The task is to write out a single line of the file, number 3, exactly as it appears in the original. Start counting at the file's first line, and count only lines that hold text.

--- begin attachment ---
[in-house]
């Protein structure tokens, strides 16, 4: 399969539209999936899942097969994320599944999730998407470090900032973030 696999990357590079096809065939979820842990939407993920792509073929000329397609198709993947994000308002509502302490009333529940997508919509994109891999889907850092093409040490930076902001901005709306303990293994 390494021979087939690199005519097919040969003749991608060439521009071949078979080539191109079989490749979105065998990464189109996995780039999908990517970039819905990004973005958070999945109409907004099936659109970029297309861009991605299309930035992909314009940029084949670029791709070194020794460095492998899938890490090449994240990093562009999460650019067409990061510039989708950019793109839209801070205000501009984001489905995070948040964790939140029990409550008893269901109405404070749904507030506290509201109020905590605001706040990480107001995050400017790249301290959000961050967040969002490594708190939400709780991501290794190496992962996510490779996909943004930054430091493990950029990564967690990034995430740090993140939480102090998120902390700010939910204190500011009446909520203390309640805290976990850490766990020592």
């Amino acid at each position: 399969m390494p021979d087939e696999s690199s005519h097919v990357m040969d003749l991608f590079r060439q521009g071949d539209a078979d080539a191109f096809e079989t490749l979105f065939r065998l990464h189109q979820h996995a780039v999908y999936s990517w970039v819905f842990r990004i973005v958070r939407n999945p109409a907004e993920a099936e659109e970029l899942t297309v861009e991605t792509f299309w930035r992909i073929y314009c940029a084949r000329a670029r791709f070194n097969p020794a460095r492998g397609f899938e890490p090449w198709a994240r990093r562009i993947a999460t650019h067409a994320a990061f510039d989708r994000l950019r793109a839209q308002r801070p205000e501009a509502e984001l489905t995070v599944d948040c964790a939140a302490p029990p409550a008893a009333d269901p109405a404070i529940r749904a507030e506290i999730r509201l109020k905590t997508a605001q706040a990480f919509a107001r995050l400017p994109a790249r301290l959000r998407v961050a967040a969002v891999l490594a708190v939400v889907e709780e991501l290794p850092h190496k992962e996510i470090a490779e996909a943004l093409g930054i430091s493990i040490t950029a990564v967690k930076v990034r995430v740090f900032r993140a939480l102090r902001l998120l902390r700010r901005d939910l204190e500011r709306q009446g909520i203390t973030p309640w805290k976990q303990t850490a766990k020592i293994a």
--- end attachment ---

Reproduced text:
């Amino acid at each position: 399969m390494p021979d087939e696999s690199s005519h097919v990357m040969d003749l991608f590079r060439q521009g071949d539209a078979d080539a191109f096809e079989t490749l979105f065939r065998l990464h189109q979820h996995a780039v999908y999936s990517w970039v819905f842990r990004i973005v958070r939407n999945p109409a907004e993920a099936e659109e970029l899942t297309v861009e991605t792509f299309w930035r992909i073929y314009c940029a084949r000329a670029r791709f070194n097969p020794a460095r492998g397609f899938e890490p090449w198709a994240r990093r562009i993947a999460t650019h067409a994320a990061f510039d989708r994000l950019r793109a839209q308002r801070p205000e501009a509502e984001l489905t995070v599944d948040c964790a939140a302490p029990p409550a008893a009333d269901p109405a404070i529940r749904a507030e506290i999730r509201l109020k905590t997508a605001q706040a990480f919509a107001r995050l400017p994109a790249r301290l959000r998407v961050a967040a969002v891999l490594a708190v939400v889907e709780e991501l290794p850092h190496k992962e996510i470090a490779e996909a943004l093409g930054i430091s493990i040490t950029a990564v967690k930076v990034r995430v740090f900032r993140a939480l102090r902001l998120l902390r700010r901005d939910l204190e500011r709306q009446g909520i203390t973030p309640w805290k976990q303990t850490a766990k020592i293994a």